Newsroom Article

Is Random Student Drug Testing in Schools Permissible Under the Pennsylvania Constitution?

A review of school policies and cases involving random drug testing of students in schools.

Posted on in Articles and Publications

There is a continuing debate over whether random drug tests of students in schools is constitutional. Drug use among students in American public schools is a recognized problem, and in order to deter drug use among students, many school districts have developed random drug testing policies for students participating in extracurricular and athletic activities.

In June, 2002, the United States Supreme Court approved random drug tests under the U.S. Constitution for several categories of public high school students. The Supreme Court ruled in Board of Education of Independent Schools, District No. 92 of Pottawatomie County et al. v. Earls et al. 536 U.S. 822 (2002), that the school’s interest in ridding its campuses of drugs outweighs students’ right to privacy. In Earls, a former Oklahoma high school honor student who competed on an academic quiz team and sang in the school choir was randomly drug tested. Although she tested negative, Ms. Earls sued over what she called a humiliating and accusatory policy.

The Supreme Court’s 5-4 decision in Earls allows the broadest drug testing of students the Court has yet permitted. More importantly, the Supreme Court held that school authorities need not have any particular reason to suspect wrongdoing in order to conduct random drug tests of students in athletics or extracurricular activities based on general concerns for the student populous. The Earls decision allows schools to randomly drug test any student who joins after school activities or teams, a category that includes many, if not most, middle school and high school students. Previously, the U.S. Supreme Court allowed random drug testing of student athletes in Vernonia School District v. Acton, 515 U.S. 646 (1995).  But in that case, the Court did not address testing students involved in non-sport extracurricular activities.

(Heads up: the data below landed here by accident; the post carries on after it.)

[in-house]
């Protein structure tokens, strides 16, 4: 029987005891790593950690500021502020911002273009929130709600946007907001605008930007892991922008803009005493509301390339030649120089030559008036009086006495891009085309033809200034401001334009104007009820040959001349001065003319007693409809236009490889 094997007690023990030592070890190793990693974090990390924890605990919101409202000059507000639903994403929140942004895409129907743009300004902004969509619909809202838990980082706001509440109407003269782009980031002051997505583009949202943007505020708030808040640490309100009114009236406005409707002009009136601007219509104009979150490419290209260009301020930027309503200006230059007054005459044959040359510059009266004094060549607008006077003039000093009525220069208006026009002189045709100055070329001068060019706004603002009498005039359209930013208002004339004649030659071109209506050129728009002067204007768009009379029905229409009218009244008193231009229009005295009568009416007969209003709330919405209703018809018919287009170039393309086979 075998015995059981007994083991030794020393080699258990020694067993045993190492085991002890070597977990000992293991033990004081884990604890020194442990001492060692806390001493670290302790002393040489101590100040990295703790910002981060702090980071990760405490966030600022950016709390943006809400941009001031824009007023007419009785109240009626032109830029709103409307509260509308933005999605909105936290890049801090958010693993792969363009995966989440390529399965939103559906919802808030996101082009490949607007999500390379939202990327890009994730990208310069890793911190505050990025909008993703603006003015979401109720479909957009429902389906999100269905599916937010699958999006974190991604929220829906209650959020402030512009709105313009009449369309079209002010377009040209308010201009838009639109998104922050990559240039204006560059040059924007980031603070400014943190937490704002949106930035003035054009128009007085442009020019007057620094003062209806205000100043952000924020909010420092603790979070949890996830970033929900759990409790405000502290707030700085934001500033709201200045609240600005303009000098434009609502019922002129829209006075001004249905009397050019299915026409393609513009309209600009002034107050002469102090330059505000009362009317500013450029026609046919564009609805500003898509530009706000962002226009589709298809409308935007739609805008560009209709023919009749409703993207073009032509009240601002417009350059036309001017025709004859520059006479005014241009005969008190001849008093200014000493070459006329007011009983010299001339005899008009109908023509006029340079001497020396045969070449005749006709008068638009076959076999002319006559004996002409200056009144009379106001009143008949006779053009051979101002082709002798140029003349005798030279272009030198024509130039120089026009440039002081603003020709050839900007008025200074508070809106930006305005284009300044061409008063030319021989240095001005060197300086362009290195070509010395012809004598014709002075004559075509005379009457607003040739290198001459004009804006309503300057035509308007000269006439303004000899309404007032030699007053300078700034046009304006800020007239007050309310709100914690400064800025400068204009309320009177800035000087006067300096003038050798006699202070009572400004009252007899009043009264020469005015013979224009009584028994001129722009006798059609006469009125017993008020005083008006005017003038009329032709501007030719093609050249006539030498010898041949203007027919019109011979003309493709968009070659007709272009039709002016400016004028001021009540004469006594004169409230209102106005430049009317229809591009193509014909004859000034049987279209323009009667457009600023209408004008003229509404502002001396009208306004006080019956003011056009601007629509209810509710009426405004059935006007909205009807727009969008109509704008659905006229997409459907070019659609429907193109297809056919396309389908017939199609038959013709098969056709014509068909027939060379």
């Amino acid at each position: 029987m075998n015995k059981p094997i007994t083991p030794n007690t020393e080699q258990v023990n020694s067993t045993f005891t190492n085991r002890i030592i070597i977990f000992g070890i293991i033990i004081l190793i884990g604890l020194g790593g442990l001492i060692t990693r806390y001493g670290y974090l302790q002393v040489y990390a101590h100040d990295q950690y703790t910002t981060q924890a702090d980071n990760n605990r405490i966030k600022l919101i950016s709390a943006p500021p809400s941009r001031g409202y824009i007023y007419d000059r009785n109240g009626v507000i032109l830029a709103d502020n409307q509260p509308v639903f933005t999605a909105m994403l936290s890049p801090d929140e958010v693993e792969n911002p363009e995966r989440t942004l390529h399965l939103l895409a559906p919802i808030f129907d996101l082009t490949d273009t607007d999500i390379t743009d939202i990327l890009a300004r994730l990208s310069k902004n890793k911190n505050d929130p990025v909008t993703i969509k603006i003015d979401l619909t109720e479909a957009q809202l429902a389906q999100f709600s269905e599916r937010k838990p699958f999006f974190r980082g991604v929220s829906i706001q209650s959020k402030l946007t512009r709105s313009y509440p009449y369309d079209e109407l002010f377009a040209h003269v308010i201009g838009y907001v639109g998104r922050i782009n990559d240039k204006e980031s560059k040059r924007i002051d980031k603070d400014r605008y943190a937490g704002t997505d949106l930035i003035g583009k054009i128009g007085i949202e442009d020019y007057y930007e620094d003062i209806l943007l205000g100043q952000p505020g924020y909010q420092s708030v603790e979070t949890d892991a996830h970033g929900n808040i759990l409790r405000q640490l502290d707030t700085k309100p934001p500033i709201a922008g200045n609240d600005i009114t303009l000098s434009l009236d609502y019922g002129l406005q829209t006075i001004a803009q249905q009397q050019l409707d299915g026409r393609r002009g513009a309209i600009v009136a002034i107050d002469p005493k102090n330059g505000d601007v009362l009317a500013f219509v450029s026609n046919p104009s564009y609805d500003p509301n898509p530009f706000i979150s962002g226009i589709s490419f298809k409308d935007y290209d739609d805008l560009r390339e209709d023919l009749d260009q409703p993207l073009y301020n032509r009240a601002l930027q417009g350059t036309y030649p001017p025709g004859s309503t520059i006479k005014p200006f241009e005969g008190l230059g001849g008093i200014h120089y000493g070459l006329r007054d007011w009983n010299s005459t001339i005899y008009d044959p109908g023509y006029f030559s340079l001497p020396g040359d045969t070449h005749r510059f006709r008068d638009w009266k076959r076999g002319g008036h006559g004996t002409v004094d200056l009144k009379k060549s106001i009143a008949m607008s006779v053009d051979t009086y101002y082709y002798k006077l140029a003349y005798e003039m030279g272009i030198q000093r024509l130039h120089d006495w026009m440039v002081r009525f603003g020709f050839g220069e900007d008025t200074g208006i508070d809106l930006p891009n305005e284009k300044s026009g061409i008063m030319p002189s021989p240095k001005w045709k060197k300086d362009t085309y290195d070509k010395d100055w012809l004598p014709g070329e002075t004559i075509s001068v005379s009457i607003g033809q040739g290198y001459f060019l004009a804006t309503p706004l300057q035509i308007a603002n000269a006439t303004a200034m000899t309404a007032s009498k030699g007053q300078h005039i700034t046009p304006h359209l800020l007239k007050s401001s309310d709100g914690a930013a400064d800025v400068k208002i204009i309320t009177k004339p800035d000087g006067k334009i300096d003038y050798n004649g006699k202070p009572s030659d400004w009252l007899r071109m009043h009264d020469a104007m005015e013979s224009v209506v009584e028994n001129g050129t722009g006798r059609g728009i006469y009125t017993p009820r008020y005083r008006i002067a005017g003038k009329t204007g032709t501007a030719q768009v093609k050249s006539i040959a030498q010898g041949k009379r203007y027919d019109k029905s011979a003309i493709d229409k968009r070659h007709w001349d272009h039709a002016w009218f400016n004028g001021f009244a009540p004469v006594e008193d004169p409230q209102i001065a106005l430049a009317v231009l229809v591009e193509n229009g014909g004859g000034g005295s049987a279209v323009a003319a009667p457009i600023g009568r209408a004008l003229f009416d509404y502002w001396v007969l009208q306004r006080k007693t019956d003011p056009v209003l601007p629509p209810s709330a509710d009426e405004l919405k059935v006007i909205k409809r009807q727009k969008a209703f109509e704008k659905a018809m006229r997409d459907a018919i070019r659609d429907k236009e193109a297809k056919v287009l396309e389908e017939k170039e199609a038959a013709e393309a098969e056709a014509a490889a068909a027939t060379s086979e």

Although the U.S. Supreme Court has held that random drug testing of various categories of students without any evidence of wrongdoing based on general concerns for the student populous is constitutional under the U.S. Constitution, the Pennsylvania Supreme Court’s decision, to the contrary, in Theodore v. Delaware Valley School District, 836 A.2d 76 (Pa. 2001), is the law in Pennsylvania. In Delaware Valley, the Court held that random drug testing of students who participate in extracurricular activities is not permissible unless school authorities make some actual showing of a “specific need” for the random drug testing based on the greater protection that Pennsylvania’s Constitution provides to students than does the United States Constitution.

While the Court in Delaware Valley held that random drug testing of any student who participates in an extracurricular activity is unconstitutional absent some actual showing of a “specific need,” the Commonwealth Court also suggested that random drug testing of a student athlete under Pennsylvania law may be constitutional depending on the risk of harm to a student athlete, or to others, if a student athlete participates in a sport while under the influence of drugs or alcohol. Additionally, evidence of an existing drug problem as well as the success and/or failure of other means adopted to eradicate the problems may establish a “specific need” for the random testing.

At least one court in Pennsylvania has upheld suspicionless random drug testing of students who engage in extra-curricular activities based upon the school’s documented need to reduce drug use.  In that case, Fagano v. Loyalsock Twp. School District (Lycoming Cty), the school district presented credible evidence of increasing drug use within the school district.  The court also credited the District procedurally for acting in good faith – by appointing a committee, soliciting public input, and by holding public meetings on the topic.  

Clients who have questions regarding issues discussed in this article, or any education law matter, should feel free to contact us at 215-345-9111.